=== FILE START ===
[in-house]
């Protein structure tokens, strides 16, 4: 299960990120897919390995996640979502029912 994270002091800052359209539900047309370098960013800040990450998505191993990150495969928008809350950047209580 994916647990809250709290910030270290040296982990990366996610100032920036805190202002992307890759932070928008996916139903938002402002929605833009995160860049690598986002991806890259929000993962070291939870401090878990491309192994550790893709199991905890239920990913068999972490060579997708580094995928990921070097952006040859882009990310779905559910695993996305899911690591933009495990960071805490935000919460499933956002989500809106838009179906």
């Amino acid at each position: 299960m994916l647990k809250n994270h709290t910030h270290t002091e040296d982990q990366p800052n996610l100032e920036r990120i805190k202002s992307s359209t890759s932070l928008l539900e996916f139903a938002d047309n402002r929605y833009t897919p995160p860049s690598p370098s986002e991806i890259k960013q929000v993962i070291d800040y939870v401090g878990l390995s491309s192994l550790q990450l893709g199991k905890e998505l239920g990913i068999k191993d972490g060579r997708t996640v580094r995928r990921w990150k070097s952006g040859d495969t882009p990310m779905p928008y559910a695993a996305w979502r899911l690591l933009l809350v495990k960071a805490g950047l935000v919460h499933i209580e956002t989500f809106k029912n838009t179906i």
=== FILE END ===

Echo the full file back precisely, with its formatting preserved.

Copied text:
[in-house]
């Protein structure tokens, strides 16, 4: 299960990120897919390995996640979502029912 994270002091800052359209539900047309370098960013800040990450998505191993990150495969928008809350950047209580 994916647990809250709290910030270290040296982990990366996610100032920036805190202002992307890759932070928008996916139903938002402002929605833009995160860049690598986002991806890259929000993962070291939870401090878990491309192994550790893709199991905890239920990913068999972490060579997708580094995928990921070097952006040859882009990310779905559910695993996305899911690591933009495990960071805490935000919460499933956002989500809106838009179906």
């Amino acid at each position: 299960m994916l647990k809250n994270h709290t910030h270290t002091e040296d982990q990366p800052n996610l100032e920036r990120i805190k202002s992307s359209t890759s932070l928008l539900e996916f139903a938002d047309n402002r929605y833009t897919p995160p860049s690598p370098s986002e991806i890259k960013q929000v993962i070291d800040y939870v401090g878990l390995s491309s192994l550790q990450l893709g199991k905890e998505l239920g990913i068999k191993d972490g060579r997708t996640v580094r995928r990921w990150k070097s952006g040859d495969t882009p990310m779905p928008y559910a695993a996305w979502r899911l690591l933009l809350v495990k960071a805490g950047l935000v919460h499933i209580e956002t989500f809106k029912n838009t179906i």